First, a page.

But topside isn’t just for roasting. Like its neighbour, thick flank, it makes good escalopes and minute steaks, ribbons for stir fries and soups, or little finger sized batons for stroganoffs and quick casseroles. Quick is the word – the worst thing you can do with topside in any form is to overcook it.

Like last fortnight’s pork, beaten out escalopes also respond well to the Milanesa bread-crumbing treatment. In Argentina they’ve taken it to the extreme with the Milanesa Napolitana with a ham, tomato sauce and mozzarella topping – a kind of pizza with a steak, instead of bread, base. Recipes abound on the web.

Suggested Recipes


Beef and porcini pot roast with celeriac mash

Pot-roasted beef perfumed with herbs and with a sauce richly flavoured by porcini mushrooms. Dried mushrooms are strong, so although expensive they redeem themselves by going a long way. Alternatively, we have some fantastic cultivated wild mushrooms from Forest Fungi, Dawlish. The pot-roasted veg really absorb the taste of the meat, making them extra delicious. Serve scooped over heads of mash for a very comforting dinner.

1kg beef roasting joint
2 tbsp olive oil
3 garlic cloves
Sprig of thyme
Sprig of rosemary
2 bay leaves
300ml Italian red wine
8 shallots, peeled
2 leeks, trimmed & washed
4 carrots, peeled & cut into chunks
Handful dried porcini mushrooms soaked in 100ml warm water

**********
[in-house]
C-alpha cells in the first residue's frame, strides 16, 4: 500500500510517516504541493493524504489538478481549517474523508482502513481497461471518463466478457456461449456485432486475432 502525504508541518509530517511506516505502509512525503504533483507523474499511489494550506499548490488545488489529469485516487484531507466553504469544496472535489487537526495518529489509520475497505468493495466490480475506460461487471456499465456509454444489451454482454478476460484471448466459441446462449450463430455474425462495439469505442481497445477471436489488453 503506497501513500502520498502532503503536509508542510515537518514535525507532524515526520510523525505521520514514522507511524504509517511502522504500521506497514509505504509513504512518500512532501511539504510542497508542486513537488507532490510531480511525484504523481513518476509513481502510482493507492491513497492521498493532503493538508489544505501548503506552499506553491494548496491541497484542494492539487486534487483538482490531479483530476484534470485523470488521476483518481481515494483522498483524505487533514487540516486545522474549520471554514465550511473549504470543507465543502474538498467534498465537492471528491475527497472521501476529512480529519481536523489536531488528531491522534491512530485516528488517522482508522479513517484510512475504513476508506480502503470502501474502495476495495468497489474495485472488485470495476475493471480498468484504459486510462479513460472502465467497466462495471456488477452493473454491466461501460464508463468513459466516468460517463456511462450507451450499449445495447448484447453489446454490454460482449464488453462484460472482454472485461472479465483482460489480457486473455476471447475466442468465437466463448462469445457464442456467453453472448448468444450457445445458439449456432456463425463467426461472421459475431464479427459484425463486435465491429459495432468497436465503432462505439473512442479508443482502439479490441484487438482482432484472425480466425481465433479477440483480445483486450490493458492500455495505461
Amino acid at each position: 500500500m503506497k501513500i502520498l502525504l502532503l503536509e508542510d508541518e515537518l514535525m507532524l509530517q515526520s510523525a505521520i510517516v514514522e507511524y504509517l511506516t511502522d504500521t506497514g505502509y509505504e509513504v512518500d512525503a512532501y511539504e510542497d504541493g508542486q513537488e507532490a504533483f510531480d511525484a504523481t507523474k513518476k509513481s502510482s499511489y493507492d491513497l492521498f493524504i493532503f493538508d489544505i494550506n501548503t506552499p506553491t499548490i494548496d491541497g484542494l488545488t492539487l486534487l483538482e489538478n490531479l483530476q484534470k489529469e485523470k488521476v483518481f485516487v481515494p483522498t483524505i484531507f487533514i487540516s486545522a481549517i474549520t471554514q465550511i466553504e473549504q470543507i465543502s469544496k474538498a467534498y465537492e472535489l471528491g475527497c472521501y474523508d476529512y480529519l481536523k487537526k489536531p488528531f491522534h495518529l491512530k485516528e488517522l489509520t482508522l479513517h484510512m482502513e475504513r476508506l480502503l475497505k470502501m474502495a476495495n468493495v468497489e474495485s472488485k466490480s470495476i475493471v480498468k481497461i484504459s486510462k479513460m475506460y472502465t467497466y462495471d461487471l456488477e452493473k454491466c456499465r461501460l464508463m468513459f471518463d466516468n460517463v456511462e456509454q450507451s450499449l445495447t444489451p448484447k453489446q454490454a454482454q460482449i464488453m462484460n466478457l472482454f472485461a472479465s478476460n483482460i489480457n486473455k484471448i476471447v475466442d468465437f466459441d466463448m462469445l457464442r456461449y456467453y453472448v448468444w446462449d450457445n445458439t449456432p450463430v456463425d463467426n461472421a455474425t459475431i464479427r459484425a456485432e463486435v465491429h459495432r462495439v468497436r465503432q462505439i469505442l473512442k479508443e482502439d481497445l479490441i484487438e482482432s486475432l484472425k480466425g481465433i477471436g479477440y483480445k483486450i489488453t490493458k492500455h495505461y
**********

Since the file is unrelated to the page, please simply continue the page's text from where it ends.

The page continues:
3 tbsp tomato purée
4 medium potatoes, peeled & cut into chunks
½ medium celeriac, peeled & cut into dice
Salt & pepper

Preheat oven to 160°C/Gas 3. In a heavy casserole, brown the beef on all sides in the olive oil, and season.
Throw in the cloves of garlic, herbs and wine and bring to the boil before placing on a tight lid and transferring to the oven for 1 hour 15 minutes.
Remove the lid, add the shallots, leeks, carrots and porcini, and the soaking liquid. Stir in the tomato purée and return to a simmer before placing back in the oven for a further 30 minutes or until the vegetables are tender. Rest the meat for 10 minutes in a warm place before carving. Discard the herbs.
Once the vegetables have been added to the pot roast you can cook the potatoes and celeriac in boiling salted water. Drain and mash with butter then season to taste.
Divide the mash and vegetables between four warmed plates and serve slices of beef roast over them with copious amounts of rich porcini sauce.